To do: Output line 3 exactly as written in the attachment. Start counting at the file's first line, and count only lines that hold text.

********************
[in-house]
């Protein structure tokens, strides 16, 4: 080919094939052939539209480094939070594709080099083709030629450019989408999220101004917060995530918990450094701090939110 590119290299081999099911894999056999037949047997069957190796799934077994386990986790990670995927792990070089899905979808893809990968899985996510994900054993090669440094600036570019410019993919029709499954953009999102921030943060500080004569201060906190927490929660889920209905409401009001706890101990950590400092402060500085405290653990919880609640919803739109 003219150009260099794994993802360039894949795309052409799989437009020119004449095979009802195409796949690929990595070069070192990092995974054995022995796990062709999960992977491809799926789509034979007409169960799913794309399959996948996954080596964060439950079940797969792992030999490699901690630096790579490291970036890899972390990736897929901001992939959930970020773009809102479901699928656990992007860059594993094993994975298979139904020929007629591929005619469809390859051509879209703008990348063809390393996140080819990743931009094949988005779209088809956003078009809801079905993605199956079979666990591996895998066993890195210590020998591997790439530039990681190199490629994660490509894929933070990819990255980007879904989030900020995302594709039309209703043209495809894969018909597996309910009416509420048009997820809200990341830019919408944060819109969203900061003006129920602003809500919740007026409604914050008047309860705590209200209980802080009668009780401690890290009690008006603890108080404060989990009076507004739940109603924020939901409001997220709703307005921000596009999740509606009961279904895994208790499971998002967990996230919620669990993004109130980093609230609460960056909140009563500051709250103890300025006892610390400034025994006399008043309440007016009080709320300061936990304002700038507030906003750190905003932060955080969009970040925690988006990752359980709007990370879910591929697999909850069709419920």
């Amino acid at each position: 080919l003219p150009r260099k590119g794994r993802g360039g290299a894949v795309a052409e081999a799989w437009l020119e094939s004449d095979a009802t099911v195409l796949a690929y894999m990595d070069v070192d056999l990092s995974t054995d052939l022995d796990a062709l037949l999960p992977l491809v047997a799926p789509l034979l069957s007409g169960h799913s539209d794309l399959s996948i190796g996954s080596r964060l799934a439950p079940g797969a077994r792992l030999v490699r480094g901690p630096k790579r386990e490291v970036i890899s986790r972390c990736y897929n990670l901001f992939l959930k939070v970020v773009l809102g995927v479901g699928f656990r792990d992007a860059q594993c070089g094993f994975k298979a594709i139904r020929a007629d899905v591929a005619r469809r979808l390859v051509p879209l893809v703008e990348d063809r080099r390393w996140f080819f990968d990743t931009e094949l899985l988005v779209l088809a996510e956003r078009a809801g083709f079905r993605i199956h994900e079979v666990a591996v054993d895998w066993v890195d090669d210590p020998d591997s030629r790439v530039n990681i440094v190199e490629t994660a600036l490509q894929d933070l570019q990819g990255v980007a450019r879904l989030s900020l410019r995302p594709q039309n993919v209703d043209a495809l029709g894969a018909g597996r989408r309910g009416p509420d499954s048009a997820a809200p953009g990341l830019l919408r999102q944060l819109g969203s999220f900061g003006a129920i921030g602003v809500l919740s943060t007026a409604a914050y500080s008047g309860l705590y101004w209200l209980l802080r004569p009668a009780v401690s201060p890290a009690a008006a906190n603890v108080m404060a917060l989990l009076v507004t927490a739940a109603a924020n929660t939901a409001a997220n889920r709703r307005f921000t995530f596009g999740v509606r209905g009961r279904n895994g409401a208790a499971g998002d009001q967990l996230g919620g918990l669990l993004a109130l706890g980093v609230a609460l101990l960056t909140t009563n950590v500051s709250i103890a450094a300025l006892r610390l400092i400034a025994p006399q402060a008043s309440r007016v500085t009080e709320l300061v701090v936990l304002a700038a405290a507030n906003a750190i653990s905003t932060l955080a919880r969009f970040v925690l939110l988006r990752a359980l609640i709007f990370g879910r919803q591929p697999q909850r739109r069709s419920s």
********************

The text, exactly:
């Amino acid at each position: 080919l003219p150009r260099k590119g794994r993802g360039g290299a894949v795309a052409e081999a799989w437009l020119e094939s004449d095979a009802t099911v195409l796949a690929y894999m990595d070069v070192d056999l990092s995974t054995d052939l022995d796990a062709l037949l999960p992977l491809v047997a799926p789509l034979l069957s007409g169960h799913s539209d794309l399959s996948i190796g996954s080596r964060l799934a439950p079940g797969a077994r792992l030999v490699r480094g901690p630096k790579r386990e490291v970036i890899s986790r972390c990736y897929n990670l901001f992939l959930k939070v970020v773009l809102g995927v479901g699928f656990r792990d992007a860059q594993c070089g094993f994975k298979a594709i139904r020929a007629d899905v591929a005619r469809r979808l390859v051509p879209l893809v703008e990348d063809r080099r390393w996140f080819f990968d990743t931009e094949l899985l988005v779209l088809a996510e956003r078009a809801g083709f079905r993605i199956h994900e079979v666990a591996v054993d895998w066993v890195d090669d210590p020998d591997s030629r790439v530039n990681i440094v190199e490629t994660a600036l490509q894929d933070l570019q990819g990255v980007a450019r879904l989030s900020l410019r995302p594709q039309n993919v209703d043209a495809l029709g894969a018909g597996r989408r309910g009416p509420d499954s048009a997820a809200p953009g990341l830019l919408r999102q944060l819109g969203s999220f900061g003006a129920i921030g602003v809500l919740s943060t007026a409604a914050y500080s008047g309860l705590y101004w209200l209980l802080r004569p009668a009780v401690s201060p890290a009690a008006a906190n603890v108080m404060a917060l989990l009076v507004t927490a739940a109603a924020n929660t939901a409001a997220n889920r709703r307005f921000t995530f596009g999740v509606r209905g009961r279904n895994g409401a208790a499971g998002d009001q967990l996230g919620g918990l669990l993004a109130l706890g980093v609230a609460l101990l960056t909140t009563n950590v500051s709250i103890a450094a300025l006892r610390l400092i400034a025994p006399q402060a008043s309440r007016v500085t009080e709320l300061v701090v936990l304002a700038a405290a507030n906003a750190i653990s905003t932060l955080a919880r969009f970040v925690l939110l988006r990752a359980l609640i709007f990370g879910r919803q591929p697999q909850r739109r069709s419920s």